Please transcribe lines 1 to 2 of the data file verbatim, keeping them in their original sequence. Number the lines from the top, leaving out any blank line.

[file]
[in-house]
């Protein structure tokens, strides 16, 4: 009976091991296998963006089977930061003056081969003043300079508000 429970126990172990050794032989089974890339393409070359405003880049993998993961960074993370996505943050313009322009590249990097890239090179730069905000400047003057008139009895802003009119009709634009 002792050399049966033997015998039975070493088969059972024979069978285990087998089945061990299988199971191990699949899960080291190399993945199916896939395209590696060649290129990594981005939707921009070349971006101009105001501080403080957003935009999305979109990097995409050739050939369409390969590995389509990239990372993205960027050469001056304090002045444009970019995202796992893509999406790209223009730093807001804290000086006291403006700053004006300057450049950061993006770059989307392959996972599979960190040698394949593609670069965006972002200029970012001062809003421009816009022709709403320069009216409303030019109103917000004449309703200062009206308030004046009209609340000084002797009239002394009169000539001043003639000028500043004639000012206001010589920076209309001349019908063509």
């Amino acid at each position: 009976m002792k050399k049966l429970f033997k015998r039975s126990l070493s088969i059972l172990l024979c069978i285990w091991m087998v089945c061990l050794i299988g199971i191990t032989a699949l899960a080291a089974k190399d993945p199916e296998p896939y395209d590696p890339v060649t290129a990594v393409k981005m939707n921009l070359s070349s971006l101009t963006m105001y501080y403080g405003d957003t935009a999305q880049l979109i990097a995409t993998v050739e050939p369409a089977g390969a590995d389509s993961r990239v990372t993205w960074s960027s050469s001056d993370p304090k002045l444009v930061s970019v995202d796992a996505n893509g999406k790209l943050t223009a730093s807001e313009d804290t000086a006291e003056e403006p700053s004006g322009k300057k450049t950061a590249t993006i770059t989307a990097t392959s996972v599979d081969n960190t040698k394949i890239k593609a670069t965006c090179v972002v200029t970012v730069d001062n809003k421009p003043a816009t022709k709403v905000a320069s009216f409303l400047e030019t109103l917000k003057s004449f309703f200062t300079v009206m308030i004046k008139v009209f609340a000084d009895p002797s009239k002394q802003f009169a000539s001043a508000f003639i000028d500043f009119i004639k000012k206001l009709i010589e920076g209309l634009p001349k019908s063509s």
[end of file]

[in-house]
């Protein structure tokens, strides 16, 4: 009976091991296998963006089977930061003056081969003043300079508000 429970126990172990050794032989089974890339393409070359405003880049993998993961960074993370996505943050313009322009590249990097890239090179730069905000400047003057008139009895802003009119009709634009 002792050399049966033997015998039975070493088969059972024979069978285990087998089945061990299988199971191990699949899960080291190399993945199916896939395209590696060649290129990594981005939707921009070349971006101009105001501080403080957003935009999305979109990097995409050739050939369409390969590995389509990239990372993205960027050469001056304090002045444009970019995202796992893509999406790209223009730093807001804290000086006291403006700053004006300057450049950061993006770059989307392959996972599979960190040698394949593609670069965006972002200029970012001062809003421009816009022709709403320069009216409303030019109103917000004449309703200062009206308030004046009209609340000084002797009239002394009169000539001043003639000028500043004639000012206001010589920076209309001349019908063509």